I couldn’t describe the depths of what I was experiencing to my own husband. Before we had even put a name to it, postpartum depression stripped away the ease and confidence normally shared between us. I felt like a shell of myself, and was convinced that admitting how much a broken mess I was would change how he viewed me, how attractive he found me. One morning, Dan put his arms around me and said, “I love you. You are strong. You will get through this.” Instead of being comforted like he had intended, I lashed out. “I am not strong and OBVIOUSLY I am not getting through this!” He was confused and helpless. I was furious and heartbroken. PPD took the short hand talk of our marriage, and replaced it with two entirely new languages. We couldn’t understand each other.

That particular moment was a tipping point. It was now painfully obvious that what I was experiencing was more than adjustments to our new life, or the “Baby Blues” (again, mentally shin kicking the person who coined that term). The day after Dan and I fought about the strength of my spirit, I made an appointment to see a counselor. Three days after that, during our church picnic, I blurted out to two close friends that I thought I had PPD. It was one of the most uncomfortable and awkward conversations I’ve ever had, mainly because I have wonderful friends who don’t just let me off the hook when things are hard (even when I beg not to talk about it anymore, because I definitely did that). My village stepped in. I wasn’t immediately better, but I also wasn’t alone.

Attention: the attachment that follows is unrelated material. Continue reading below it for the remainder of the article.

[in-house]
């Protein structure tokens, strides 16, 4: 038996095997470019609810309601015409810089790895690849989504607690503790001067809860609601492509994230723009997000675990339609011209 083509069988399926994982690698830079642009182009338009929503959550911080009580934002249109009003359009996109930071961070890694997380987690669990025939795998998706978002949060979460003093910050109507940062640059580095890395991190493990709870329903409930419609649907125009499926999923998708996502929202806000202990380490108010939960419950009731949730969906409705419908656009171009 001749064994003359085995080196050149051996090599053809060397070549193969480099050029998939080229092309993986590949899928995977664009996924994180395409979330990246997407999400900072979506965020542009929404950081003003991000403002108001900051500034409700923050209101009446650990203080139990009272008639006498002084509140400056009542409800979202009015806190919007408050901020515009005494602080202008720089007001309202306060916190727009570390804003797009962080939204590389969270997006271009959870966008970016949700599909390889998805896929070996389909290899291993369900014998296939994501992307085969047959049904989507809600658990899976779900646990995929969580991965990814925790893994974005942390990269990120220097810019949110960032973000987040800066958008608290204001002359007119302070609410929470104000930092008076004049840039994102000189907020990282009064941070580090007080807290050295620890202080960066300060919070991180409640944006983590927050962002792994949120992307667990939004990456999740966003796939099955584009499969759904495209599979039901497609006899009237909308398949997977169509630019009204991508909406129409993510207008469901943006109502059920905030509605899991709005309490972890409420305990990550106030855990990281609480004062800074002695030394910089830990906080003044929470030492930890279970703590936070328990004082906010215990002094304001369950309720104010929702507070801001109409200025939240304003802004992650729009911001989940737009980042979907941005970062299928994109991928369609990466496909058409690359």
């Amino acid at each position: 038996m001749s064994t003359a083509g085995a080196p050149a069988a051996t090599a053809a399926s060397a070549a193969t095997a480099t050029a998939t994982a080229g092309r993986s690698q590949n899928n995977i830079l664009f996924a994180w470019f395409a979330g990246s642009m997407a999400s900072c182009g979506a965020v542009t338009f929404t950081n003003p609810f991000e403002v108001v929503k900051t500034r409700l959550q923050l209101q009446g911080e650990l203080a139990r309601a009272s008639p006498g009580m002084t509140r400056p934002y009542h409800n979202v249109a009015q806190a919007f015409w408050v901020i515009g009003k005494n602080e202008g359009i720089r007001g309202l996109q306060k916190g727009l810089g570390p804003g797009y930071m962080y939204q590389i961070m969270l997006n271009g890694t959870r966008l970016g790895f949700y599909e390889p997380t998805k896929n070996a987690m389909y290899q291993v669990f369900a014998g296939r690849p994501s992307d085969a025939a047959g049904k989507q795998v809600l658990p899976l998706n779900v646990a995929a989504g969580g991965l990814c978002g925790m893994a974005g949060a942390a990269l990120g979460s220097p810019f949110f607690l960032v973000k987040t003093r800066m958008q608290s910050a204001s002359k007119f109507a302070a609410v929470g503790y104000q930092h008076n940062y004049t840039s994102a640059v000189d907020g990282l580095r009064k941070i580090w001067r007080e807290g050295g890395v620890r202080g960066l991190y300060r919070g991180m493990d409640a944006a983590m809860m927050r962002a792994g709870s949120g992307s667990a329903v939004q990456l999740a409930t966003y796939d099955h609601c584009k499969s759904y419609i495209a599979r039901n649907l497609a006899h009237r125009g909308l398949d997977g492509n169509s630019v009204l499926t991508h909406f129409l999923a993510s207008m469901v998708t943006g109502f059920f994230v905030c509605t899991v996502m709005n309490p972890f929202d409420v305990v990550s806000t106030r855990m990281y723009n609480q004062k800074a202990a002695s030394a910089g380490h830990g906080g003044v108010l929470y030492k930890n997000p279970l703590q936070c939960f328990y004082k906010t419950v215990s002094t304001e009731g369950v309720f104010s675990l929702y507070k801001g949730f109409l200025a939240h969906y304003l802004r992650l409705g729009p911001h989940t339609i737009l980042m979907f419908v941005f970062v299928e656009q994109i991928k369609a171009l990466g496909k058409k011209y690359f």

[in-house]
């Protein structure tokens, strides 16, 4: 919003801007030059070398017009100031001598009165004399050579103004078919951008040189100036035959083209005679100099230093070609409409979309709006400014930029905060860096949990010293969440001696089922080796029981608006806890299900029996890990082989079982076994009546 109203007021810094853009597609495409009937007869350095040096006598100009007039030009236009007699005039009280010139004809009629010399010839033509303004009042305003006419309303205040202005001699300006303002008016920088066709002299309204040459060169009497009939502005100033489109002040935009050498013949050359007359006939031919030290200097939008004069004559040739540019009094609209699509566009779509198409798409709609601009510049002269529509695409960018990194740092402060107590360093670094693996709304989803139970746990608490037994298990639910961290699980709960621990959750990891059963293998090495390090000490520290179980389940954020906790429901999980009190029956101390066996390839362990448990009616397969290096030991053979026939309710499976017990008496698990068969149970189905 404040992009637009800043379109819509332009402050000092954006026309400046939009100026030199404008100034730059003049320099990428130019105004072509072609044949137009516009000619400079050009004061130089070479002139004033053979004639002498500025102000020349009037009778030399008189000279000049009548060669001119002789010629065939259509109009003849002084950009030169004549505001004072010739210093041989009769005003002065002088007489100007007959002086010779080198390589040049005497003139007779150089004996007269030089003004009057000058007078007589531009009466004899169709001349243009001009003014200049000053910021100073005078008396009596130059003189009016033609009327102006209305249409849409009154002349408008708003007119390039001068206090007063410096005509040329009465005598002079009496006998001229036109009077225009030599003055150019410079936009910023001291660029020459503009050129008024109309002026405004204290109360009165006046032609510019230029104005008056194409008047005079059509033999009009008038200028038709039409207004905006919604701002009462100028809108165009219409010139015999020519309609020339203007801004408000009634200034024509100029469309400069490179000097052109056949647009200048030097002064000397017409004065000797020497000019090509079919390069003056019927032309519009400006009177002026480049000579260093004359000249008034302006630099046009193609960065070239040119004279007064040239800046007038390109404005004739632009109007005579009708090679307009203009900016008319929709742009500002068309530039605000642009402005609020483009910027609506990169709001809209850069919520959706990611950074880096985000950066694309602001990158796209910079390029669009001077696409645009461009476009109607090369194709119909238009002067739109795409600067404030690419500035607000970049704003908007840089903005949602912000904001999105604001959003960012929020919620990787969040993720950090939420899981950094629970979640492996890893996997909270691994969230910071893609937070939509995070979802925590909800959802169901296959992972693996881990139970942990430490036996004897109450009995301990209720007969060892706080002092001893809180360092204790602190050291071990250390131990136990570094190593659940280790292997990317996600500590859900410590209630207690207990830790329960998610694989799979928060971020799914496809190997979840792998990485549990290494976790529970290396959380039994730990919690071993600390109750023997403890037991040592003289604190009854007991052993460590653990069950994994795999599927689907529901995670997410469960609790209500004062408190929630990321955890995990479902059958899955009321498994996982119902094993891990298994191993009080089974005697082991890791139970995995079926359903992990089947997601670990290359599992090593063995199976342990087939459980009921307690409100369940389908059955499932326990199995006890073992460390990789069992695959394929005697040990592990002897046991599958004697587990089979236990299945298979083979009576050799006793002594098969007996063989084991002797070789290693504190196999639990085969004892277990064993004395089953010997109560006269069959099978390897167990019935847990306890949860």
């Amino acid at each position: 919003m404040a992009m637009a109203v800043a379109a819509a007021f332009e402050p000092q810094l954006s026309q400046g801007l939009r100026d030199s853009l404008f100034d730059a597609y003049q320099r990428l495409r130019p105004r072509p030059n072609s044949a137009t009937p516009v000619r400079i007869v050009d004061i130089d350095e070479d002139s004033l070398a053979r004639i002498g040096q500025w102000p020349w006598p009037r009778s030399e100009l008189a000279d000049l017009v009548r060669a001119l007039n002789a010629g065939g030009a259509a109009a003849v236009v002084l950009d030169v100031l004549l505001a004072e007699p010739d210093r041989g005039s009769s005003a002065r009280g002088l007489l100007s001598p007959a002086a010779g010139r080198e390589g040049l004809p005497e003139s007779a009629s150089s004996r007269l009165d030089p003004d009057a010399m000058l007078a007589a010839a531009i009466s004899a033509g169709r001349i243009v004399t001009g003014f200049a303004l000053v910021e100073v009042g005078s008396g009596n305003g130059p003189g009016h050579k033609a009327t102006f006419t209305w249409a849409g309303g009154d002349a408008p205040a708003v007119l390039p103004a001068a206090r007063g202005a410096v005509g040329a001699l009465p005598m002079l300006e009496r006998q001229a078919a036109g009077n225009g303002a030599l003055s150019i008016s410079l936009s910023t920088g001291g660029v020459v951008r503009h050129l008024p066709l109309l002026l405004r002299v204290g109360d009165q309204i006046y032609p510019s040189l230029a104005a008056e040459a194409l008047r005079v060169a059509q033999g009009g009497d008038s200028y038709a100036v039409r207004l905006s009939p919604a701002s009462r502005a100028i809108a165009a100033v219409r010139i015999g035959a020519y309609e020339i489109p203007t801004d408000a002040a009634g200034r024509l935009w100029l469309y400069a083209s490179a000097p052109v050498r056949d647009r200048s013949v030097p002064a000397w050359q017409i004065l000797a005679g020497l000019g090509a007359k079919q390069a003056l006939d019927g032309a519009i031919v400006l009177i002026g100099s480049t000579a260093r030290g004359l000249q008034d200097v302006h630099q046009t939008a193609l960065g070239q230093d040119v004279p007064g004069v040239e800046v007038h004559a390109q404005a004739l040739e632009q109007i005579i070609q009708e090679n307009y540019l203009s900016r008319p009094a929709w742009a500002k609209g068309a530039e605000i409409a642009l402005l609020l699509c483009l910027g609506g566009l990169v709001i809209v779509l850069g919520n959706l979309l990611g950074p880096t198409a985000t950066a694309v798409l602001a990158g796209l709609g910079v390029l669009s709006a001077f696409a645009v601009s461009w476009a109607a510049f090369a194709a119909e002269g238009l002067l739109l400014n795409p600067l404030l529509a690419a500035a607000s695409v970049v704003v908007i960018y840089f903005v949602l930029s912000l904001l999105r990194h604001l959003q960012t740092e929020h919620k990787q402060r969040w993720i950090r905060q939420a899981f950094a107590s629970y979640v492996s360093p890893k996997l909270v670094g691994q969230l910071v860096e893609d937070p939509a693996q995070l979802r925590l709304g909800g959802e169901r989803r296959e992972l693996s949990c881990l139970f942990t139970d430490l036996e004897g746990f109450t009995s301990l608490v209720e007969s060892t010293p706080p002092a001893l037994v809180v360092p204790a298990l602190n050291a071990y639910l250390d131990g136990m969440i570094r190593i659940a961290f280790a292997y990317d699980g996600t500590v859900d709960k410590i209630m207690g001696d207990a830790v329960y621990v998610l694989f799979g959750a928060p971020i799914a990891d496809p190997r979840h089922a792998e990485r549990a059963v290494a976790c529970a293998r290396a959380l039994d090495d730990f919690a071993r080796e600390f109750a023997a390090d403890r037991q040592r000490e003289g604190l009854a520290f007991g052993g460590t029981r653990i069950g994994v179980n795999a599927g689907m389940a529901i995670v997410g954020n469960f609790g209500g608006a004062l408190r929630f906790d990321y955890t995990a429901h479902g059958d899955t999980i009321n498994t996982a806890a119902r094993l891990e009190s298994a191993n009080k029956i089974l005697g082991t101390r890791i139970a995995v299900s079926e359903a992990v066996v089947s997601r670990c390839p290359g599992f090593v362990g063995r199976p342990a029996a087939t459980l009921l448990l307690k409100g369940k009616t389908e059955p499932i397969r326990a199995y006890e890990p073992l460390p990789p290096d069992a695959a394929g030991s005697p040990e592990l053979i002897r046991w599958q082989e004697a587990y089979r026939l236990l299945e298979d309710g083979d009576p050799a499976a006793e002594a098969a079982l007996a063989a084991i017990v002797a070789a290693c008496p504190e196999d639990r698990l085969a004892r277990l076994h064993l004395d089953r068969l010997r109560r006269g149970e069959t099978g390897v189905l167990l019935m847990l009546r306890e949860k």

I would like to tell you that everything is back to normal; that I feel completely restored to my former glory (that was a joke. My “former glory” is just me, covered in baby drool and talking to Dan in Hamilton raps). I’m not. I’m part way there. I feel more like myself than I have since Teddy was born (and even before he was born, to be honest. I don’t know if postpartum depression can start before you’re actually postpartum, but looking back I can see whispers of it all over my last month of pregnancy). There are more good days than bad, and the really bad days are further and further apart. I see a counselor every other week and will continue to do so for the foreseeable future. And even though it all makes me feel so awkward and uncomfortable, I am trying to commit to speaking PPD’s name, because it loses a little bit more of its scariness each time I do it. 

(If you are experiencing postpartum depression, please seek help. A doctor, a counselor, a pastor, a friend. Don't convince yourself it's not a big deal, don't force yourself to deal with it on your own. Let's be committed together to speaking out and disarming PPD of its power.)

Edited May 2017: If you'd like to hear more about my experience with postpartum depression and anxiety,
 I've included links to a 2 part series Dan and I did last year on our podcast,

Friday, September 2, 2016

The Sacredness of Women Friendships

A while back, I wrote about the importance of community. That group of people who pick up your slack and fill in the gaps; who, sometimes, are the only reason you feel like you can push onward towards another day. This village is priceless and essential, not only for families, but for everyone. Married, single, parents, the childless, old, young--you name it, they need a village.  

Today, I'm going to talk, again, about community (hey, did you know that I think community is important?), but I'm going to talk to, and focus on, a specific group within it.